Lars Krutak's TEDx The Cultural Heritage of Tattooing
"Lars Krutak with U'tan'Ke, a Macham Naga warrior and tiger hunter living in Myanmar." (Photo courtesy Lars Krutak)
Jemy Kaiabi applying a name glyph tattoo on the arm of his client Silvana, Xingu National Park, Brazil. (Photo copyright Lars Krutak)
"Bianca Gutierrez and Irene Mangon display traditional motifs related to the Philippine tattoo revival. Artwork by Elle and Zel Festin." (Photo copyright Lars Krutak)
Our favorite tattoo anthropologist Lars Krutak offered a must-see TEDxYYC talk entitled "The Cultural Heritage of Tattooing" (embedded below), in which he explores tattoo practices and meanings amongst the world's indigenous cultures, with some fantastic images and video as well. I particularly enjoyed when he discussed his own experiences in having many of these practices performed on him. In watching the video, you'll not only learn about tattooing in various cultures around the world, but also about the revival of tattooing in many of these cultures in which tattooing was suppressed by missionaries and governments, forced relocation of indigenous tribes, disease, and even school systems where children were stripped away of their cultural identity in order to "assimilate."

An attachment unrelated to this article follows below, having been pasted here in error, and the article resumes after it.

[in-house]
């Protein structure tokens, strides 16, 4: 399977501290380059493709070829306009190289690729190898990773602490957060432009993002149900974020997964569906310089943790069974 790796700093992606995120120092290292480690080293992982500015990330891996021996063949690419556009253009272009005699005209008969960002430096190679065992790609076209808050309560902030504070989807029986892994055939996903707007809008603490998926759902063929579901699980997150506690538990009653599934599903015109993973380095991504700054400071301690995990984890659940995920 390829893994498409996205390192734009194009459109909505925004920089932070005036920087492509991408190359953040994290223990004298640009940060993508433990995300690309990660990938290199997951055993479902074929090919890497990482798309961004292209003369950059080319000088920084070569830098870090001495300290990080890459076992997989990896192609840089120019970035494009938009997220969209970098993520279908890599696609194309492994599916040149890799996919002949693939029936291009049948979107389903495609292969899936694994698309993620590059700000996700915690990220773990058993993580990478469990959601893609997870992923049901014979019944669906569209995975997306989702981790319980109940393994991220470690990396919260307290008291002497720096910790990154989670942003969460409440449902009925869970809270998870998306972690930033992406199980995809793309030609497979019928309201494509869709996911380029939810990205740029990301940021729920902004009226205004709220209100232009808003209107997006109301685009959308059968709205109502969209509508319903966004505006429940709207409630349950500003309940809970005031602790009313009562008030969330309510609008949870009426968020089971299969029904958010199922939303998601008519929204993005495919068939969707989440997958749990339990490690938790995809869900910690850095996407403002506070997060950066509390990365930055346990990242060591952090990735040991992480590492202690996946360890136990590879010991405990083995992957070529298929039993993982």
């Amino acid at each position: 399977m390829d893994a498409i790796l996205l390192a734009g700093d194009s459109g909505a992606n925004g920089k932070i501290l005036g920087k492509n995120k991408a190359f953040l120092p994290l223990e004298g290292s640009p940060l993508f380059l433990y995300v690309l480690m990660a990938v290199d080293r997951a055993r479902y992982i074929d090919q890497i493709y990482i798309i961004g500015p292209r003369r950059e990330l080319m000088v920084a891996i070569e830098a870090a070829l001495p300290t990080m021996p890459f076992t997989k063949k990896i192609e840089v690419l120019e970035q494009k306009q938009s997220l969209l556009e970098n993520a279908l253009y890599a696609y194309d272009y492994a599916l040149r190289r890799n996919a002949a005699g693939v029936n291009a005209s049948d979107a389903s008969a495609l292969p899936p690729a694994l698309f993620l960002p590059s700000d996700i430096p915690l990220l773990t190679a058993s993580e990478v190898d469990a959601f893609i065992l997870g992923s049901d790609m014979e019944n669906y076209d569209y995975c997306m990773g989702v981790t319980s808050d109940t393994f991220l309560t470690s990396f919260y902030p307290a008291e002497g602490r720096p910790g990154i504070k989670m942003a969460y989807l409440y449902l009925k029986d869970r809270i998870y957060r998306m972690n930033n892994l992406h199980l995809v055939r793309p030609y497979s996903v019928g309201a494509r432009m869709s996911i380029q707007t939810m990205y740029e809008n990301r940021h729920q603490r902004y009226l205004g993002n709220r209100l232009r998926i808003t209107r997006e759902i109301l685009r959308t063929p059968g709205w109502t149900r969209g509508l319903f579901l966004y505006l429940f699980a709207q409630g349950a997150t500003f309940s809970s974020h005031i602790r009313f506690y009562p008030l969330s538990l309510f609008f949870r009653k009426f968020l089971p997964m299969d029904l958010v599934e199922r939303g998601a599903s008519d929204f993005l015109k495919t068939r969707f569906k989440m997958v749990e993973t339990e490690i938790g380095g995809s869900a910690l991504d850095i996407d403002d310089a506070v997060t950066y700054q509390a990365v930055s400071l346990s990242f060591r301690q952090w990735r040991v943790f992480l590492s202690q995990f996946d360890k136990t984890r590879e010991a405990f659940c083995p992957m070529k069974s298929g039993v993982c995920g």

These stories of revival are pretty wonderful, especially that of 96-year-old Whang Od, perhaps the world's oldest active tattoo artist, who continues to apply Kalinga tattoos in the Cordillera Mountains of the Philippines. In fact, there are tons of great stories in this 16-minute talk, with too much tattoo goodness to describe here, so check it for yourself.
Also, last week, Smithsonian Science News published a Q&A with Lars. Here's a taste from that talk:
A common myth that continues to be perpetuated in popular and academic peer-reviewed publications is that tribal tattoos were ornamental. Some indigenous peoples did receive tattoos to enhance their physical appearance, but this practice was the exception rather than the rule. Most tattoos identified tribal designation, related the social accomplishments of the individuals who wore them or functioned as medicinal therapy or as apotropaic [evil-repelling] symbols. In short, I see body marking as a kind of biographical language.In the Q&A, Lars is also asked what most surprised him in his research for his book Tattoo Traditions of Native North America, to which he explained that "nearly every culture indigenous to North America practiced some form of tattooing, and in many cases it had a perceived therapeutic value."
Anytime I watch or read anything about Lars' work, I always come away learning something new, and I'm sure you will as well.
Also read more of Lars' writing on his website.